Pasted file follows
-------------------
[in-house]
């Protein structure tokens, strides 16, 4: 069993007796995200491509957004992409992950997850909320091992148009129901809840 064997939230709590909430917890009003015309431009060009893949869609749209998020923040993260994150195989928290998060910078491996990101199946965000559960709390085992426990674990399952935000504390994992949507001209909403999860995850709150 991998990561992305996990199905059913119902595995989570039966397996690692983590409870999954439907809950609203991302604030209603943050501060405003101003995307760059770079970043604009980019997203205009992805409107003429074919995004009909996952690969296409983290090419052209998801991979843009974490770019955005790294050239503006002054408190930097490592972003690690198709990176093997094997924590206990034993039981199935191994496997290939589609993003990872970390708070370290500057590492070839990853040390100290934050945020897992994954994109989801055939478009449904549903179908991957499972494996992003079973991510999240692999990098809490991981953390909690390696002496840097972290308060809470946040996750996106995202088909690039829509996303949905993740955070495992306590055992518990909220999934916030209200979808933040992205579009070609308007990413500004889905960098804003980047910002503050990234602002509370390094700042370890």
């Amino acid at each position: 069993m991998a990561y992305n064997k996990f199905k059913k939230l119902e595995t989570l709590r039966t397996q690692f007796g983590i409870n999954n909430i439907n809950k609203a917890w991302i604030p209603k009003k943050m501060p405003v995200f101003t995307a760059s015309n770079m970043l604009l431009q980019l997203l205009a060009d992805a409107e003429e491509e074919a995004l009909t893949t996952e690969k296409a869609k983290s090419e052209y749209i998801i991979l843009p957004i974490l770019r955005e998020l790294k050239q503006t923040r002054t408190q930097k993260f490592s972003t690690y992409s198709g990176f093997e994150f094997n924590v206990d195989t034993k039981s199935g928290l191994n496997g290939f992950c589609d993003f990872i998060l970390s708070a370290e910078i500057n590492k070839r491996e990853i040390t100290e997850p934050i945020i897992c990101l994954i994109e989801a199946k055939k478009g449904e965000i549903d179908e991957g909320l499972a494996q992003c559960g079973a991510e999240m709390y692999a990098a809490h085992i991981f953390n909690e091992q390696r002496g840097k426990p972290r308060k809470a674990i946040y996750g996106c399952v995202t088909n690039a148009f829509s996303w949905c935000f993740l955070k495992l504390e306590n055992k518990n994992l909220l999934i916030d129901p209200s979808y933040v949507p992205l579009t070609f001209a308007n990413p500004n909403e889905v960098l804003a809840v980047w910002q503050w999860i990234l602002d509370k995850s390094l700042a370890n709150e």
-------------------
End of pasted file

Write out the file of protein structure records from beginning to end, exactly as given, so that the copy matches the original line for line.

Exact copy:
[in-house]
């Protein structure tokens, strides 16, 4: 069993007796995200491509957004992409992950997850909320091992148009129901809840 064997939230709590909430917890009003015309431009060009893949869609749209998020923040993260994150195989928290998060910078491996990101199946965000559960709390085992426990674990399952935000504390994992949507001209909403999860995850709150 991998990561992305996990199905059913119902595995989570039966397996690692983590409870999954439907809950609203991302604030209603943050501060405003101003995307760059770079970043604009980019997203205009992805409107003429074919995004009909996952690969296409983290090419052209998801991979843009974490770019955005790294050239503006002054408190930097490592972003690690198709990176093997094997924590206990034993039981199935191994496997290939589609993003990872970390708070370290500057590492070839990853040390100290934050945020897992994954994109989801055939478009449904549903179908991957499972494996992003079973991510999240692999990098809490991981953390909690390696002496840097972290308060809470946040996750996106995202088909690039829509996303949905993740955070495992306590055992518990909220999934916030209200979808933040992205579009070609308007990413500004889905960098804003980047910002503050990234602002509370390094700042370890």
């Amino acid at each position: 069993m991998a990561y992305n064997k996990f199905k059913k939230l119902e595995t989570l709590r039966t397996q690692f007796g983590i409870n999954n909430i439907n809950k609203a917890w991302i604030p209603k009003k943050m501060p405003v995200f101003t995307a760059s015309n770079m970043l604009l431009q980019l997203l205009a060009d992805a409107e003429e491509e074919a995004l009909t893949t996952e690969k296409a869609k983290s090419e052209y749209i998801i991979l843009p957004i974490l770019r955005e998020l790294k050239q503006t923040r002054t408190q930097k993260f490592s972003t690690y992409s198709g990176f093997e994150f094997n924590v206990d195989t034993k039981s199935g928290l191994n496997g290939f992950c589609d993003f990872i998060l970390s708070a370290e910078i500057n590492k070839r491996e990853i040390t100290e997850p934050i945020i897992c990101l994954i994109e989801a199946k055939k478009g449904e965000i549903d179908e991957g909320l499972a494996q992003c559960g079973a991510e999240m709390y692999a990098a809490h085992i991981f953390n909690e091992q390696r002496g840097k426990p972290r308060k809470a674990i946040y996750g996106c399952v995202t088909n690039a148009f829509s996303w949905c935000f993740l955070k495992l504390e306590n055992k518990n994992l909220l999934i916030d129901p209200s979808y933040v949507p992205l579009t070609f001209a308007n990413p500004n909403e889905v960098l804003a809840v980047w910002q503050w999860i990234l602002d509370k995850s390094l700042a370890n709150e």